#948: A Drink at Hinky Dink’s

July 2nd, 2018 § permalink

It’s the home of sweatshirts and domestic beer, Bud Light bottles and Steppenwolf overhead. Cubs on two TVs, Sox on two, but when the classic rock dies down, the sound is Sox, even in the seventh-inning stretch.

“-eanuts and Cracker Jack,” the guest singers for the late April Cubs game wordlessly mouth. » Read the rest of this entry «

#947: Fillet of Soul

June 29th, 2018 § permalink

I was alone amid the plastic palm trees, the stack of South Shopper coupon magazines and a display of Gospel Tract and Bible Society leaflets expounding fundamentalist Christianity.

Behind the door behind the counter behind the bulletproof Plexi, a woman worked to make my sandwich. I was left to poke around the empty pickup area of Dan’s Soul Food and Bakery on 79th in Ashburn.  » Read the rest of this entry «

#946: First They Came…

June 27th, 2018 § permalink

First they came for the immigrants, and I did not speak out—

Because when they go low, we go high. » Read the rest of this entry «

#945: The Chicago Corruption Walking Tour Book — A Hail Mary Pass with Dinosaurs

June 25th, 2018 § permalink

For the past two-ish years, I’ve been trying to find a publisher for a book version of the Chicago Corruption Walking Tour.

No dice.

So, in a sort of Hail Mary pass spurred by the fact the Field Museum moved SUE the T. rex out of the main hall so I have to find a new scene-setting bit for the intro anyway, here is the latest draft of the intro. Hopefully, it’ll whet your appetite to either take the tour or to say, “By gad, why I’m a publisher looking to find hot new properties that will appeal to adult nonfiction readers in the political science segment, the highest earner within Publisher Weekly’s History/Law/Political Science category, which saw 9.3 million unit sales in the first six months of 2017 — a 25 percent increase over the same six months in 2016! It makes great business sense to email this Paul fellow at 1001chicago@gmail.com!”

And if not, hey, at least you’re getting a fun read today. » Read the rest of this entry «

#944: The Ins of Court

June 22nd, 2018 § permalink

There are certain mornings that are wet, certain ones that are noir.

It’s a day when getting off a rain-blattered train stop at Washington and Wells dressed in smart if rumpled business attire seems like the only natural step, as if taking one step off the safe and well-trod will cast you into a world of intrigue, violence, the guffiniest of MacGuffins and finally learning the difference between a woman and a dame.

What better morning for hunting down a missing street? » Read the rest of this entry «

#943: The S.E.P. Field

June 20th, 2018 § permalink

I don’t know how many times I’ve ridden the ‘L’ around the Loop studying things.

It’s not a deep study nor a particularly insightful one. It’s a simple joy of trundling down the tracks and looking at buildings, staring at passersby and wondering where they’re off to, the delightful daydreaming and examination created by a cityworth of visual stimuli splayed around you at a time you don’t have to worry about getting hit by a car.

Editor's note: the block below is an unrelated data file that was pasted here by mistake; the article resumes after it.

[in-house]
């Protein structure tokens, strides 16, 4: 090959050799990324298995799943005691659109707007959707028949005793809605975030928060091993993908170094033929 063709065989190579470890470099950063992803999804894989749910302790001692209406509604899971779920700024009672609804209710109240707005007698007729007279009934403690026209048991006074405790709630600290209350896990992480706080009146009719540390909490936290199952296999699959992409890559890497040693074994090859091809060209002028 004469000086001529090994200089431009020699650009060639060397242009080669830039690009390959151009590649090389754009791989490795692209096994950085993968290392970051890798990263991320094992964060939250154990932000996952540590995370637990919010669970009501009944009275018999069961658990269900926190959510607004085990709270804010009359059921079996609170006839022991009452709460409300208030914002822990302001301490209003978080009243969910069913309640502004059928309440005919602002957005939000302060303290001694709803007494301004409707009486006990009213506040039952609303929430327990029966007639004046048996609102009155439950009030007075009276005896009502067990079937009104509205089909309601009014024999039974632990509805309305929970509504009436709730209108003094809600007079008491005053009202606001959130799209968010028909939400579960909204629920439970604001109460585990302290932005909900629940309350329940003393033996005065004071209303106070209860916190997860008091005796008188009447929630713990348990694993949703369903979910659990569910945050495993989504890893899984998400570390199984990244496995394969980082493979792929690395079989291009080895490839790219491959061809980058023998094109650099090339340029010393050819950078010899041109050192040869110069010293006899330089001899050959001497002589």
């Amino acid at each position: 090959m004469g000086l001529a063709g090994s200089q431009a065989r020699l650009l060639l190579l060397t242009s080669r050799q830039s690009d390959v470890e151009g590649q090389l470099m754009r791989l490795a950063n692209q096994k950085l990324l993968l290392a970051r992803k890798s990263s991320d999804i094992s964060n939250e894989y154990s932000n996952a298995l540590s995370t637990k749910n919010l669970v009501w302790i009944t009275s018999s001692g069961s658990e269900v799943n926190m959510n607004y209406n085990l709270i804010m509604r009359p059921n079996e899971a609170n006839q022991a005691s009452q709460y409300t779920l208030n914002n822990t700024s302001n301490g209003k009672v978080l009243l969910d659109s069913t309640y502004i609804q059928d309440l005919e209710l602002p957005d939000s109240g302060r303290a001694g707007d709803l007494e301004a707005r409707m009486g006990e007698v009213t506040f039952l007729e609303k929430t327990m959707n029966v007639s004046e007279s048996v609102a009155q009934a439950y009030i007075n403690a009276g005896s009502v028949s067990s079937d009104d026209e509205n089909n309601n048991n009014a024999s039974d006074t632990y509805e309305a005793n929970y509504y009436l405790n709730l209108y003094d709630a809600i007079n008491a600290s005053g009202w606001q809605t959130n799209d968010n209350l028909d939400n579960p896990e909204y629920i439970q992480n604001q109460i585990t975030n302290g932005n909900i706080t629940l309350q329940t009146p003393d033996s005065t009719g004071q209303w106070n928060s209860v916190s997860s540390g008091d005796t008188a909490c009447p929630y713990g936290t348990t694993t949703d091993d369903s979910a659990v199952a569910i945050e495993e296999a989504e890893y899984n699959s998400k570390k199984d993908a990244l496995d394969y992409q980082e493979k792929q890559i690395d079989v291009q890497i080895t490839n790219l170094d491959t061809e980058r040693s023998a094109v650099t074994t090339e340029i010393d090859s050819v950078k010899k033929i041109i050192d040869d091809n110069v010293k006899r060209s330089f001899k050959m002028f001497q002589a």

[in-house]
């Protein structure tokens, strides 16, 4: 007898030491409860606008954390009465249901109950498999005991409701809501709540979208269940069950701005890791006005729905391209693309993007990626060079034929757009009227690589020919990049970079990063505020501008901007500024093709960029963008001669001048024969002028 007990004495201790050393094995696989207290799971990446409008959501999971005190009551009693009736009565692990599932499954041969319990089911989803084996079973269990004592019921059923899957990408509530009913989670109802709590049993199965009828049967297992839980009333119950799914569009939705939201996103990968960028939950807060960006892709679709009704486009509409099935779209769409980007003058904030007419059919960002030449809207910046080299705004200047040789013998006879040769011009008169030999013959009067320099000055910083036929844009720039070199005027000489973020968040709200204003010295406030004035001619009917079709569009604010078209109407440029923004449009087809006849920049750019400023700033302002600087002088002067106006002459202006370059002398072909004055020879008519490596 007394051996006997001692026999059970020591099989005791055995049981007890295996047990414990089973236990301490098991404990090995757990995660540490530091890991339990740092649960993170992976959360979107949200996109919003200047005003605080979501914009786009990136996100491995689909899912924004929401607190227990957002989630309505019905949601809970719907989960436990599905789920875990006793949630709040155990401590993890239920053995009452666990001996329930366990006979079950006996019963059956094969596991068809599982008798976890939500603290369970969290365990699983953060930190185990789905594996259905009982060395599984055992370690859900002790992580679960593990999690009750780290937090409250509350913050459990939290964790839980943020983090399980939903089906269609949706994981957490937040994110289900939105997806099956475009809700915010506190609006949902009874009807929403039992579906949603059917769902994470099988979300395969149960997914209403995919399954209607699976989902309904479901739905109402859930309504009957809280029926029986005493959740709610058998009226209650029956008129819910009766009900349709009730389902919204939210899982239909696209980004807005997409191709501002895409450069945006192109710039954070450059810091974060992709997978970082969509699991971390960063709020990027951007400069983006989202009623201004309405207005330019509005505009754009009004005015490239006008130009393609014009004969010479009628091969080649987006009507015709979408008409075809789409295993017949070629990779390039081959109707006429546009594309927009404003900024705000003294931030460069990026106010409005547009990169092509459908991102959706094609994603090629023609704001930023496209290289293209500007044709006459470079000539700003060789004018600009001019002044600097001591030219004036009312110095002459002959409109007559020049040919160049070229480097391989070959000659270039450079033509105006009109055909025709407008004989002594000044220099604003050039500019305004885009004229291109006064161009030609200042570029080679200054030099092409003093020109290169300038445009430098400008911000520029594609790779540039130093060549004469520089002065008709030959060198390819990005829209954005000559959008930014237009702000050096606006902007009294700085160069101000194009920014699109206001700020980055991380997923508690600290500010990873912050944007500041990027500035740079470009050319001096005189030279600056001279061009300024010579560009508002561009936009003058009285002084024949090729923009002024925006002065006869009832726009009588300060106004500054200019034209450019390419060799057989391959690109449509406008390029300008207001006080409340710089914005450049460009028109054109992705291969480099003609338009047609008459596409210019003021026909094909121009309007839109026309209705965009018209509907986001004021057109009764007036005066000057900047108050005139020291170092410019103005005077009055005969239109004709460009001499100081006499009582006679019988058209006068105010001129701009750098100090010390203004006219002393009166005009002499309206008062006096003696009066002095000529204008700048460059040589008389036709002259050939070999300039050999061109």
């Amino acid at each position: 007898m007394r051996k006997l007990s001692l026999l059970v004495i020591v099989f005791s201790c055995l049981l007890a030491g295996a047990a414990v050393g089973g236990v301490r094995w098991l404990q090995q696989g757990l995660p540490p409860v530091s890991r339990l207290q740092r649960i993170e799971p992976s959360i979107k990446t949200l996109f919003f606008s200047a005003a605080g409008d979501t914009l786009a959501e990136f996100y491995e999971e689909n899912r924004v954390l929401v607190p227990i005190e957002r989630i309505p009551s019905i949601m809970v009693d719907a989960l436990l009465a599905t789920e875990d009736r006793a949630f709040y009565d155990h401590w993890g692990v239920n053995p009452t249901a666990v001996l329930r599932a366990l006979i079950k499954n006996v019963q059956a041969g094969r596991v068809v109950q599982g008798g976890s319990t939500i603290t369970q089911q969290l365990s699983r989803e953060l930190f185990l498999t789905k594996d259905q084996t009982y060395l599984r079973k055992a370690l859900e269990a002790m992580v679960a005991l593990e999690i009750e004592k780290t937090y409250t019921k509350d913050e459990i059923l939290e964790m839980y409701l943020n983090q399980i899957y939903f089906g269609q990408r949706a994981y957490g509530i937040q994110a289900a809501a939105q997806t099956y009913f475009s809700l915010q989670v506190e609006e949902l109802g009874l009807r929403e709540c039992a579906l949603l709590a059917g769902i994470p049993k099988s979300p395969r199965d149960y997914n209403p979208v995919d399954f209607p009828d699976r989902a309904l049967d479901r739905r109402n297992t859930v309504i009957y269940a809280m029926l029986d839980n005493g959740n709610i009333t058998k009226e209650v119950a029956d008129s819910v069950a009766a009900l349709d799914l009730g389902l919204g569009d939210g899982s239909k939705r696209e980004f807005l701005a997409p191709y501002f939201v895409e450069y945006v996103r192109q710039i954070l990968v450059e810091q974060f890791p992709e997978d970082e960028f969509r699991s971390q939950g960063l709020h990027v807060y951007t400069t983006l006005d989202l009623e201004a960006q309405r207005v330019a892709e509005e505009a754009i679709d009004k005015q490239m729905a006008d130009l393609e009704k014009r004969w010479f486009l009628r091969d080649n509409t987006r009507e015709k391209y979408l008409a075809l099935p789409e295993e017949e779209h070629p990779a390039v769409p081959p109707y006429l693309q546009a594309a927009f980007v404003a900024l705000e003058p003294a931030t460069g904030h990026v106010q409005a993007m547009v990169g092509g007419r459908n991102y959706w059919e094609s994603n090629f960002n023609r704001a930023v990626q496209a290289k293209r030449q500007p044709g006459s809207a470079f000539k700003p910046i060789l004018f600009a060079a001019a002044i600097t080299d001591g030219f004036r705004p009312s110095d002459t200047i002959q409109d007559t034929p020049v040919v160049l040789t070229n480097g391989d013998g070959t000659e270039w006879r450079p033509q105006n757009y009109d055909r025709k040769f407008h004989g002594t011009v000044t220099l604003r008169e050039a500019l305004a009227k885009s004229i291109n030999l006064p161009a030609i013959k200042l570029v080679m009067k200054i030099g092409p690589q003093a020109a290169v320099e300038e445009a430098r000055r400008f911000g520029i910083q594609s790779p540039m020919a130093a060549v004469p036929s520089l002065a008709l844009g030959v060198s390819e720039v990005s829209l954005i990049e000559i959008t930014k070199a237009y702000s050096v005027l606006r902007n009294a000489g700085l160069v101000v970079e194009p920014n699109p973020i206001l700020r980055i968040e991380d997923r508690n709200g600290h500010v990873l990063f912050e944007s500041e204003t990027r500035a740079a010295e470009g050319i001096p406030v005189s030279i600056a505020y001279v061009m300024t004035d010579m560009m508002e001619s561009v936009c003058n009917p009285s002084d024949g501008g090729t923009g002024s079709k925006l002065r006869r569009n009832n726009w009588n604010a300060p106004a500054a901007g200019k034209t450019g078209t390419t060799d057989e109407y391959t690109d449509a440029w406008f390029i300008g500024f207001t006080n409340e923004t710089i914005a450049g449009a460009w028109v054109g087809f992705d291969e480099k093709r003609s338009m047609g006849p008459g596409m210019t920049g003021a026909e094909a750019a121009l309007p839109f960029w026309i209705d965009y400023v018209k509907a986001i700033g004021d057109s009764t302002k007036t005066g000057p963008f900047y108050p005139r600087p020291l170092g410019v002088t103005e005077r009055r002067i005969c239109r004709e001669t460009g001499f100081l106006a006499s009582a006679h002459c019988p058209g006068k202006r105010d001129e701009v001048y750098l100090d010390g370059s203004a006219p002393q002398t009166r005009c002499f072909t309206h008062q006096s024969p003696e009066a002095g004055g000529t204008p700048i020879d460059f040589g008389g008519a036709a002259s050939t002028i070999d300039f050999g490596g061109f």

But in all these views where I’ve ogled pretty architecture and daydreamed about what would happen if I, like, totally stole that guy’s briefcase and ran off giggling, I had never noticed the blank-faced building. » Read the rest of this entry «

#942: The Thick Red Line

June 18th, 2018 § permalink

D41. Hazardous. “Mexicans are scattered thruout, as well as other foreign elements.”

It’s Tri-Taylor.

B67. Still Desirable. “Jewish infiltration has started along the edges and may be expected to continue because of favorable reputation and location.”

It’s Ravenswood Manor.

D74. Hazardous. “[The then-upcoming Ida B. Wells federal housing project] has the realtors guessing as to what the ultimate result will be when so many of this race are drawn into this section from the already negro-blighted district… Already Washington Park at the south, a very fine park, has been almost completely monopolized by the colored race… Washington Park is doomed.”

I’m reading about the history of America. I’m reading about redlining. » Read the rest of this entry «

#941: The Romance of the Rickety (Or Elon Musk is the Simpsons Monorail Salesman and You Can’t Convince Me Otherwise)

June 15th, 2018 § permalink

I don’t like how the train shrieks when it goes around even the slightest of bends.

It shrieks and croaks and I think if one could actually hear metal fatiguing in real time, that’s what going around the Loop in 2018 would sound like.

I don’t like how the corners all smell like pee, how if you do find a quiet nook where you can prop up against a window, sip coffee and watch the tops of trees meander by, you’re forced to wonder what dried where you’re sitting.

I don’t like when the homeless people scream or when I feel like a horrible person for wishing someone away when they just want to find a place to sleep without freezing to death.

But I’d take all the smell, noise and moral ambiguity a thousand times over Elon Musk. » Read the rest of this entry «

#940: The Sleepy Magician

June 13th, 2018 § permalink

“People ask why I bring my bag,” the magician said, gently tapping the toiletry kit he had set on the stage’s lone chair. “It’s just some personal possessions in case I get deported.”

The joke was, of course, found in the color of the magician’s skin and the sing-song Tapatío accent with which he charmed the crowd. It was a dark joke told lightly. It was masterful.

It wouldn’t be the last time the sleepy magician amazed. » Read the rest of this entry «

#939: The Jazz Singer

June 11th, 2018 § permalink

We’re sitting on a couch. I’m sipping tea. The walls are filled with art and the house pet is an app-controlled R2D2.

The jazz singer is talking about her clothes.  » Read the rest of this entry «

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